Introduction:

Dear President, Rev. Dr. Iwan Dacko, Dear Director, Dr. Pavlo Smytsnyuk, Distinguished Professors and Members of Staff of this great Institute of Ecumenical Studies: I wish to express my gratitude for this invitation and the prayerful wishes of our entire Dicastery for a very successful conference on a most relevant theme.

In order to appreciate integral ecology as taught by Pope Francis in Laudato si’, I will offer my remarks today in three parts:

Hear the cry of the Earth

and the cry of the poor

WCC

One of the main subjects of modern reflection is the protection of the environment. The ruthless and methodic man-made vandalism of nature lead nature, as well as the entire inhibited world, to disaster. Recent incidents worldwide demonstrate man’s thoughtlessness towards nature[1]; for example the huge oil slick in Siberia, the fires in Australia, the explosion in Beirut (Lebanon) etc. Man is firmly convicted that sun will always rise the next morning[2]. But, when will he take into serious account that things are getting dangerous?

“Signs of the Times” – a Theological Basis of Ecotheology and the Christian Competence within the Frame of the Environmental Discourse

My contribution has two parts: First, a theological reflection on the topos "signs of the times", which is the basis of our conference. The aim of the argument is the development of five criteria of the signs of the times and their application to the ecological crisis in order to decide why and in what way they are a theological issue.

The second part deals with the question which competence the churches can contribute to the ecological discourse of a pluralistic, partly secular or atheistic society. I will speak also about the encyclical Laudato si’.

  1. Ecological Awareness as “Sign of the Times”
  2. Signs of the times are those phenomena that shape an era due to their universality and frequency. Signs of the times are characteristic for the distinctively new conflict situations within each historical context. Moreover, they refer to an epochal process of change that is historically significant. They do not only concern individual groups and their interests but mankind as a whole. They are universally meaningful for the development and future of mankind. Theologically they aim for a pastoral aggiornamento in order to see the traces of the future in the present.

The cry of the earth, some thoughts on the gospel of creation

Introduction

The topic of the cry of the Earth is very interesting from a theological point of view. It is a means to help Christians to be aware of the ecological crisis crossed by the planet in order to make them feel more responsible of their vocation for the care of creation. Attention is thus given to creation as a being and even a subject being concerned, in so far as it is a subject, by ecological crisis and not only because it concerns the jeopardy of the wellbeing and welfare of humanity. This discovery is plainly a part and a chapter of what Pope Francis calls the Good news of creation and the Gospel of creation. The role of this chapter of Laudato si’ is the shedding of the light of Christian Revelation on our ecological behaviors and more widely on our very sense of inhabitation of our common Home. This light is most important to see because it is the basis for a conversion to Integral ecology.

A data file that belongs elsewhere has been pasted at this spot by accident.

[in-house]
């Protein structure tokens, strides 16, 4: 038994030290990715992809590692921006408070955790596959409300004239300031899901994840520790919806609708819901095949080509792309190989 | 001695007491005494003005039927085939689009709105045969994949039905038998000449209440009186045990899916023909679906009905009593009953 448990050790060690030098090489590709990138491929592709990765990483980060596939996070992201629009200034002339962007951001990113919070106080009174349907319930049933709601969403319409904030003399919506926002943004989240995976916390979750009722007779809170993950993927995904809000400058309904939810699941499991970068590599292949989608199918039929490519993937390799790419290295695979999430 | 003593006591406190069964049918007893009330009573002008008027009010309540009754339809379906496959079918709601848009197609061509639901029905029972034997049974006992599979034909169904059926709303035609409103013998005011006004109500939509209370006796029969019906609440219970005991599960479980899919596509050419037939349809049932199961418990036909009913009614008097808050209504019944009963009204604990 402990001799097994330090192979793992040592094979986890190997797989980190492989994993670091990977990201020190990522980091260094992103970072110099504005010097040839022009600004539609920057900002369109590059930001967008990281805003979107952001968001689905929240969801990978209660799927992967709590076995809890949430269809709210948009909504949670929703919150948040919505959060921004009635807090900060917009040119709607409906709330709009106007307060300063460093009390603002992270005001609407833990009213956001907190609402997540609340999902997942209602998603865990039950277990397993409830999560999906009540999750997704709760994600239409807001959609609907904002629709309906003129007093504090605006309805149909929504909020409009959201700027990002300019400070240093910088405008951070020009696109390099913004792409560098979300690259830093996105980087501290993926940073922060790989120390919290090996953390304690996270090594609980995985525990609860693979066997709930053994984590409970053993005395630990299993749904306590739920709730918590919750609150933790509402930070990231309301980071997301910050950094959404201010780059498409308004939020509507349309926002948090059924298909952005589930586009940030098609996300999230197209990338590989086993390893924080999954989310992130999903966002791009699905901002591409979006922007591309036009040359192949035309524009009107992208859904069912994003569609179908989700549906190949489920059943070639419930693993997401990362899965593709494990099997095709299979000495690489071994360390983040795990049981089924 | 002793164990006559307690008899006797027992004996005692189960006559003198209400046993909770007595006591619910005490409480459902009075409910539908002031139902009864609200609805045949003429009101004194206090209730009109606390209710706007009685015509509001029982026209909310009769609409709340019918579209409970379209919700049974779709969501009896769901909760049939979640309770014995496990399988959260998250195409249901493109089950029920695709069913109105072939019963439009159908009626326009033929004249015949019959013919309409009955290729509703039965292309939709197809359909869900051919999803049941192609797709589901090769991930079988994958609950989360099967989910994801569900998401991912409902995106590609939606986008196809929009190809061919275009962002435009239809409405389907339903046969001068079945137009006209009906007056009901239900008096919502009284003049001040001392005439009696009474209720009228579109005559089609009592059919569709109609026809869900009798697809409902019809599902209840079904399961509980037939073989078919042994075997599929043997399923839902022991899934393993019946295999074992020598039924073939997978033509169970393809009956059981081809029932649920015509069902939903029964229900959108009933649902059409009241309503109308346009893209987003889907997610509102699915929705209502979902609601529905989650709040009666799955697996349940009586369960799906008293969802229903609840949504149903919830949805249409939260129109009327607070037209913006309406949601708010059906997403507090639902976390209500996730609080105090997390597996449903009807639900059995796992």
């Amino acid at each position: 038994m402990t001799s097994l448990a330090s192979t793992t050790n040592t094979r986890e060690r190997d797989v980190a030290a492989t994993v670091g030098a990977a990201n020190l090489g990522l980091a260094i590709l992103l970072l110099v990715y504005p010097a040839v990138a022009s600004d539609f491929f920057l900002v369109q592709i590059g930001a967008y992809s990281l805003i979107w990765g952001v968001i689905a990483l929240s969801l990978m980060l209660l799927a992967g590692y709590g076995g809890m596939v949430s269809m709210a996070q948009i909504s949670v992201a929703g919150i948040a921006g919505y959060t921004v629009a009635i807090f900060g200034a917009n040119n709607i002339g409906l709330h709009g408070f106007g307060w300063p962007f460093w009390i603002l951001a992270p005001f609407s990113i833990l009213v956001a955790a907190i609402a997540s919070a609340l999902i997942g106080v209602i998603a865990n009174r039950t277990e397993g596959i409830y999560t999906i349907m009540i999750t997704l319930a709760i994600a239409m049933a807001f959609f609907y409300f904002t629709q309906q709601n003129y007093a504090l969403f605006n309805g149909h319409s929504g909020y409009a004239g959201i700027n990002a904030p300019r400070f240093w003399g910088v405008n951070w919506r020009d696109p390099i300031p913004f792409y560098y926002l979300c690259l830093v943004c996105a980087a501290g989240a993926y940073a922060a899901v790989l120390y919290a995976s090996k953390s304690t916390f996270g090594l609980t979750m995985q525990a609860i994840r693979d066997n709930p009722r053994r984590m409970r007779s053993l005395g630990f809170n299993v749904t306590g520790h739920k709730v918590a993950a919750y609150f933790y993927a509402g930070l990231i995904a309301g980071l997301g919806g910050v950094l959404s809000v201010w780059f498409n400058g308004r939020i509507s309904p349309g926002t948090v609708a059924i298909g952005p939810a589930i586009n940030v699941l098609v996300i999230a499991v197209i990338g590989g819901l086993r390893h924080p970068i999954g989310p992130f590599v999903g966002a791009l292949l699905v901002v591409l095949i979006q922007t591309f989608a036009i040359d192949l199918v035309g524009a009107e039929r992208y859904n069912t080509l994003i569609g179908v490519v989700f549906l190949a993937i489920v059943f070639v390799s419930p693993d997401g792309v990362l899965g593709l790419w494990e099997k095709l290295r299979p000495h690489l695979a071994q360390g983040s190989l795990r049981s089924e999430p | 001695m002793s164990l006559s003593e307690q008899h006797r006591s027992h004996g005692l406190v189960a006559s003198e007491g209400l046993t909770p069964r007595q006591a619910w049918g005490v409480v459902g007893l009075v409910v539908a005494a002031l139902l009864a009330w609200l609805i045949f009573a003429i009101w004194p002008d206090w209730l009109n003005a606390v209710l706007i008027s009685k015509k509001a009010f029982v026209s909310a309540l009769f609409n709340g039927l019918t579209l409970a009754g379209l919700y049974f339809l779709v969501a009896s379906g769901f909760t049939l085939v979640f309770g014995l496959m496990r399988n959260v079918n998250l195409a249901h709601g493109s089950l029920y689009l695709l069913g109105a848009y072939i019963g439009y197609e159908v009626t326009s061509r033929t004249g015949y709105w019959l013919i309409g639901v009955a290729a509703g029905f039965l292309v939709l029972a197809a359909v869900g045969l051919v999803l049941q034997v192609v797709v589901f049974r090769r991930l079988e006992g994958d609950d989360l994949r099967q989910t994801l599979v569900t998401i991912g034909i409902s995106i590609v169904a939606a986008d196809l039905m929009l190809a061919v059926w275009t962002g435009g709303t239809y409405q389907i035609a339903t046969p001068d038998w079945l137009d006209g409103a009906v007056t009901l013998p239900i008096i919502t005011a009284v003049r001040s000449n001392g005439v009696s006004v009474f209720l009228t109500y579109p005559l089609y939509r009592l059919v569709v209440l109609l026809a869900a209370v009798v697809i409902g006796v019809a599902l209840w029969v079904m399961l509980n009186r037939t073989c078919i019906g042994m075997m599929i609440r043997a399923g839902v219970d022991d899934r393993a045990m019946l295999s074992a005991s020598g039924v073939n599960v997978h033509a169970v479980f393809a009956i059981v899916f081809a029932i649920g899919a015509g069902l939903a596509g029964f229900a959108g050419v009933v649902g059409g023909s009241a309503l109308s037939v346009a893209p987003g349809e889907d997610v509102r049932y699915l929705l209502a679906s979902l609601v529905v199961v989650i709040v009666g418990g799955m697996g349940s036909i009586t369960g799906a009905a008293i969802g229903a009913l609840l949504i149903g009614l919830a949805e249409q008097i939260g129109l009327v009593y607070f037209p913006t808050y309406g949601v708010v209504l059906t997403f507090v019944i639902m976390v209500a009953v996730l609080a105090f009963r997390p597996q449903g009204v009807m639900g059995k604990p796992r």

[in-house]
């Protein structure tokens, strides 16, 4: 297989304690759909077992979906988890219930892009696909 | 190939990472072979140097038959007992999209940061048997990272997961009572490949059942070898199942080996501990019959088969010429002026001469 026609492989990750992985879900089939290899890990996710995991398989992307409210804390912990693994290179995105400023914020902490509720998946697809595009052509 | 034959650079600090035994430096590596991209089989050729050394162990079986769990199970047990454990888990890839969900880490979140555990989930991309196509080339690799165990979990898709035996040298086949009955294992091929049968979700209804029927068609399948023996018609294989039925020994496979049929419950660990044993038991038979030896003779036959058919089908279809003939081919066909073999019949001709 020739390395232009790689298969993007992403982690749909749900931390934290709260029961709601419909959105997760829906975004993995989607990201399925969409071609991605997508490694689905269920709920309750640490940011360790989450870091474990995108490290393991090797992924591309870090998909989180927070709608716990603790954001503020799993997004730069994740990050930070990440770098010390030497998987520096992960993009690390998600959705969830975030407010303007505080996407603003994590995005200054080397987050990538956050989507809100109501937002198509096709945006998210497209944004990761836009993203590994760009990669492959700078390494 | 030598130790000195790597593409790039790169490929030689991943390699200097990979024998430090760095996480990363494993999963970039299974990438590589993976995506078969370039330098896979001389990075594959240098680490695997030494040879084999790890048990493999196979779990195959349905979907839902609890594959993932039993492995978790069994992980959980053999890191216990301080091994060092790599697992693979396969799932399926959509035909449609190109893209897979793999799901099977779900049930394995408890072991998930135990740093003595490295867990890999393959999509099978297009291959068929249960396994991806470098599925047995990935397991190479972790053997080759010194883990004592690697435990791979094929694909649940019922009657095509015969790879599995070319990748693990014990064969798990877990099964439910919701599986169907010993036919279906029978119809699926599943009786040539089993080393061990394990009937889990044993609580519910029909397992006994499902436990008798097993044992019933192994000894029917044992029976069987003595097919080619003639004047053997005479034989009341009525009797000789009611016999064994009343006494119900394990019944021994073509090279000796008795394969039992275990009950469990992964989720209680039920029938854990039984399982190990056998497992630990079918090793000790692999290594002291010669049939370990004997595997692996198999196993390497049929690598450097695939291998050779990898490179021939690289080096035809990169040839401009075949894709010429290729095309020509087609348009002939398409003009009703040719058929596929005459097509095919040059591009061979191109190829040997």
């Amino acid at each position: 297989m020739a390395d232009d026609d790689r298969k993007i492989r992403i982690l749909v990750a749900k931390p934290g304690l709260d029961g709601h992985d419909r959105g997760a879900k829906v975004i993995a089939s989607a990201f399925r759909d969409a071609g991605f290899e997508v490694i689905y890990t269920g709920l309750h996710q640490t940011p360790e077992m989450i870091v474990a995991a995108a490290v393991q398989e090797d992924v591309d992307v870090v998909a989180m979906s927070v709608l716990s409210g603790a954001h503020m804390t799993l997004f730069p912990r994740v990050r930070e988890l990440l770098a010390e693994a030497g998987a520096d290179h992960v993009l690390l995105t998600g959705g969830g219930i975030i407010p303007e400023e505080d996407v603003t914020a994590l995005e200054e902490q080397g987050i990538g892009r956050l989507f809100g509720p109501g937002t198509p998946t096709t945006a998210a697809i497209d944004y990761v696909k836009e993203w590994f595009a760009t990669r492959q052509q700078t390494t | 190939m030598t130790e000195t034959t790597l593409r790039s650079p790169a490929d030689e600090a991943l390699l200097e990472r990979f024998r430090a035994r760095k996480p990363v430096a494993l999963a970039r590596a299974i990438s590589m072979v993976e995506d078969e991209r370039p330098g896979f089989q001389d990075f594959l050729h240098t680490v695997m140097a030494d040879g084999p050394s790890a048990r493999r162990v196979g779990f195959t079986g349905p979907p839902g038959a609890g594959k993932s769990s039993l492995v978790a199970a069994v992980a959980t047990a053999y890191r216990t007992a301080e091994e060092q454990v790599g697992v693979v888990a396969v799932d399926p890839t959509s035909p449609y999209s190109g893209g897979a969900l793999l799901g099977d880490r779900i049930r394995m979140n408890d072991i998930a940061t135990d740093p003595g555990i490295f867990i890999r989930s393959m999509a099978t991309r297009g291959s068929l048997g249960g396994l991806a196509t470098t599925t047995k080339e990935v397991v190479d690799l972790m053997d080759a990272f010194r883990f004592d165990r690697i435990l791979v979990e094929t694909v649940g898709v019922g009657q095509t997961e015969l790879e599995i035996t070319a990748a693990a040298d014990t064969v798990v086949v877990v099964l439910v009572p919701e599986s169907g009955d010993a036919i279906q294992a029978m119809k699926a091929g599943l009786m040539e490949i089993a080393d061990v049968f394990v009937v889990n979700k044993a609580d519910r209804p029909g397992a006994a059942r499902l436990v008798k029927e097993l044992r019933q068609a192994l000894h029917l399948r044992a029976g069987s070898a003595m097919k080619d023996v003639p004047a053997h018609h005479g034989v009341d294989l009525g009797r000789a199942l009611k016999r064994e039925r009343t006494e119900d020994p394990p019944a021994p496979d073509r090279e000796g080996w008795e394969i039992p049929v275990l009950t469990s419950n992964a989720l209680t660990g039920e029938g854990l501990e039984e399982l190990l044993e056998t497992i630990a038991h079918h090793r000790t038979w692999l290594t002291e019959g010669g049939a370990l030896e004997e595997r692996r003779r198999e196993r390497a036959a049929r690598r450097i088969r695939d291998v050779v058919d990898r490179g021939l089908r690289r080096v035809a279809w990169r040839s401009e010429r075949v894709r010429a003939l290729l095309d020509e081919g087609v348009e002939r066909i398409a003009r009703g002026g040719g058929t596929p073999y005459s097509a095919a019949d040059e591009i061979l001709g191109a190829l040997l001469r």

I. Introduction

Allow me to take you back on a journey to the story of creation. Whenever we think of the Genesis account of creation, we tend to ignore our connection to the environment. Perhaps it is a natural reaction – or perhaps it is a sign of arrogance – but we often overemphasize our creation “in the image of God” (Gen. 1:26) and overlook our creation from “the dust of the ground” (Gen. 2:7). Yet, our “heavenliness” should not overshadow our “earthliness.” Most people forget that we human beings did not get a day to ourselves in Genesis. In fact, we shared the sixth day with the creeping and crawling things of the world (Gen. 1:24-26). There is a binding unity and continuity that we share with all of God’s creation; it is helpful – and humble – to recall this truth.

CREATION CARE AND ECUMENICAL DIALOGUE

Orthodox Perspectives

First, allow me to thank the organizers for this ecumenical week and ecological webinar. I am also honored to join such distinguished colleagues.

Let me open with a confession that an ecumenical event such as this is surely neither coincidental nor accidental. I have come to believe that, in our relationship with creation, we are called to evoke and affirm our interconnectedness with the rest of the world. That is what I would call the ecumenical imperative of creation care. Because this sense of interconnectedness reminds us that the earth unites us all – before and beyond any doctrinal, political, racial, or other differences. We may or may not share religious principles, ethnic backgrounds, or political convictions. But we most definitely share an experience of the earth: the air that we breathe, the water that we drink, and the ground that we tread – albeit not always equitably or justly. By some mysterious connection that we do not always understand, the earth reminds us of our interconnectedness.

Dear participants!

If you want to attend English-speaking sessions online (via ZOOM), please register.

October 6th is the last day to register.

If you have any questions - This email address is being protected from spambots. You need JavaScript enabled to view it.

Subcategories